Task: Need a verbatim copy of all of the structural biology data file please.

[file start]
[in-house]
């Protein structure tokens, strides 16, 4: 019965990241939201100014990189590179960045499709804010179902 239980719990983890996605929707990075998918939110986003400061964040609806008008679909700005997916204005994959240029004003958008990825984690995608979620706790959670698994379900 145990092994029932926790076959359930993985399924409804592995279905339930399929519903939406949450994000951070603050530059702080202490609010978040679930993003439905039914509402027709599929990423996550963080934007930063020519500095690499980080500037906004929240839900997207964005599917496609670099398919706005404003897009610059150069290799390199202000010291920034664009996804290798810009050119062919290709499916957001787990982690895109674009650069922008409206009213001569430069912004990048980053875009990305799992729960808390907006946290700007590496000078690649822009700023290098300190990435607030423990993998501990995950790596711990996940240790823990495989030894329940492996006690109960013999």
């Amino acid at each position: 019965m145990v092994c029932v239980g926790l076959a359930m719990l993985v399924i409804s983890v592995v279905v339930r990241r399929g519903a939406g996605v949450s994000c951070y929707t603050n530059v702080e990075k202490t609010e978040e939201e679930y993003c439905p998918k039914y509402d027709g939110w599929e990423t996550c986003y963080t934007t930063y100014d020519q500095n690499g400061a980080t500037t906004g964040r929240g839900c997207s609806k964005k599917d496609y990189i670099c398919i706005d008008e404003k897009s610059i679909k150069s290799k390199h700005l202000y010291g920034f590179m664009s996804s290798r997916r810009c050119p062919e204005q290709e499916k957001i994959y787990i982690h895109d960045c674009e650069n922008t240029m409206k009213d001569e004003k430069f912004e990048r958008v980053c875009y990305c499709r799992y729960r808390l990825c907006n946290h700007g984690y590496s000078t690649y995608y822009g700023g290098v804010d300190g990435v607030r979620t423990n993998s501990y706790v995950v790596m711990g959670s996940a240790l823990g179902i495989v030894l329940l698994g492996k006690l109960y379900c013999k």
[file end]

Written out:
[in-house]
């Protein structure tokens, strides 16, 4: 019965990241939201100014990189590179960045499709804010179902 239980719990983890996605929707990075998918939110986003400061964040609806008008679909700005997916204005994959240029004003958008990825984690995608979620706790959670698994379900 145990092994029932926790076959359930993985399924409804592995279905339930399929519903939406949450994000951070603050530059702080202490609010978040679930993003439905039914509402027709599929990423996550963080934007930063020519500095690499980080500037906004929240839900997207964005599917496609670099398919706005404003897009610059150069290799390199202000010291920034664009996804290798810009050119062919290709499916957001787990982690895109674009650069922008409206009213001569430069912004990048980053875009990305799992729960808390907006946290700007590496000078690649822009700023290098300190990435607030423990993998501990995950790596711990996940240790823990495989030894329940492996006690109960013999």
């Amino acid at each position: 019965m145990v092994c029932v239980g926790l076959a359930m719990l993985v399924i409804s983890v592995v279905v339930r990241r399929g519903a939406g996605v949450s994000c951070y929707t603050n530059v702080e990075k202490t609010e978040e939201e679930y993003c439905p998918k039914y509402d027709g939110w599929e990423t996550c986003y963080t934007t930063y100014d020519q500095n690499g400061a980080t500037t906004g964040r929240g839900c997207s609806k964005k599917d496609y990189i670099c398919i706005d008008e404003k897009s610059i679909k150069s290799k390199h700005l202000y010291g920034f590179m664009s996804s290798r997916r810009c050119p062919e204005q290709e499916k957001i994959y787990i982690h895109d960045c674009e650069n922008t240029m409206k009213d001569e004003k430069f912004e990048r958008v980053c875009y990305c499709r799992y729960r808390l990825c907006n946290h700007g984690y590496s000078t690649y995608y822009g700023g290098v804010d300190g990435v607030r979620t423990n993998s501990y706790v995950v790596m711990g959670s996940a240790l823990g179902i495989v030894l329940l698994g492996k006690l109960y379900c013999k």